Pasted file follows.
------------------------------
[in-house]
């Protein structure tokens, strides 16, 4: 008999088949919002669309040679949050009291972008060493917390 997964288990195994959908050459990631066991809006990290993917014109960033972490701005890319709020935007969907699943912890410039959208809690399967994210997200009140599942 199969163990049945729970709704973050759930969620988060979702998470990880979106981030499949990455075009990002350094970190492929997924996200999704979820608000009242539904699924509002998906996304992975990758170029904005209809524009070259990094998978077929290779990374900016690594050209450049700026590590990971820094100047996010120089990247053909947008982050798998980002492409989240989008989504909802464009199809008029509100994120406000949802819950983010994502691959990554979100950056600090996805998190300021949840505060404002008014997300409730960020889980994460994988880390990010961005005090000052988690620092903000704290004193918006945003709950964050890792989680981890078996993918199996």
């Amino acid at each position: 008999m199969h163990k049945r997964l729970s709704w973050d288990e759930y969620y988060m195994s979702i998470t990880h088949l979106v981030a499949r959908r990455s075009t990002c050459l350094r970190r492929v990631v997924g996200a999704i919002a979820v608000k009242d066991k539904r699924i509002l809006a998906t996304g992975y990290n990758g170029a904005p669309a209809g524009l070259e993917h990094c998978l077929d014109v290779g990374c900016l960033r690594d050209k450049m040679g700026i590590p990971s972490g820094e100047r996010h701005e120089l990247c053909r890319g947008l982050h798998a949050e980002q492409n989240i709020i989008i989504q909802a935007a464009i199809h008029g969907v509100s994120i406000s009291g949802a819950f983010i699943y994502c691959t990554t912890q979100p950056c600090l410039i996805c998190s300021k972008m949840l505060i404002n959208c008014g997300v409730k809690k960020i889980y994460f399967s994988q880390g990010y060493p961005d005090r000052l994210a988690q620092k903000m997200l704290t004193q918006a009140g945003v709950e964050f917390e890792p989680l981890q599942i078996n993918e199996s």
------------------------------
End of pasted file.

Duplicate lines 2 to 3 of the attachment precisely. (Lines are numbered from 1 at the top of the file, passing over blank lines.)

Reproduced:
């Protein structure tokens, strides 16, 4: 008999088949919002669309040679949050009291972008060493917390 997964288990195994959908050459990631066991809006990290993917014109960033972490701005890319709020935007969907699943912890410039959208809690399967994210997200009140599942 199969163990049945729970709704973050759930969620988060979702998470990880979106981030499949990455075009990002350094970190492929997924996200999704979820608000009242539904699924509002998906996304992975990758170029904005209809524009070259990094998978077929290779990374900016690594050209450049700026590590990971820094100047996010120089990247053909947008982050798998980002492409989240989008989504909802464009199809008029509100994120406000949802819950983010994502691959990554979100950056600090996805998190300021949840505060404002008014997300409730960020889980994460994988880390990010961005005090000052988690620092903000704290004193918006945003709950964050890792989680981890078996993918199996």
């Amino acid at each position: 008999m199969h163990k049945r997964l729970s709704w973050d288990e759930y969620y988060m195994s979702i998470t990880h088949l979106v981030a499949r959908r990455s075009t990002c050459l350094r970190r492929v990631v997924g996200a999704i919002a979820v608000k009242d066991k539904r699924i509002l809006a998906t996304g992975y990290n990758g170029a904005p669309a209809g524009l070259e993917h990094c998978l077929d014109v290779g990374c900016l960033r690594d050209k450049m040679g700026i590590p990971s972490g820094e100047r996010h701005e120089l990247c053909r890319g947008l982050h798998a949050e980002q492409n989240i709020i989008i989504q909802a935007a464009i199809h008029g969907v509100s994120i406000s009291g949802a819950f983010i699943y994502c691959t990554t912890q979100p950056c600090l410039i996805c998190s300021k972008m949840l505060i404002n959208c008014g997300v409730k809690k960020i889980y994460f399967s994988q880390g990010y060493p961005d005090r000052l994210a988690q620092k903000m997200l704290t004193q918006a009140g945003v709950e964050f917390e890792p989680l981890q599942i078996n993918e199996s």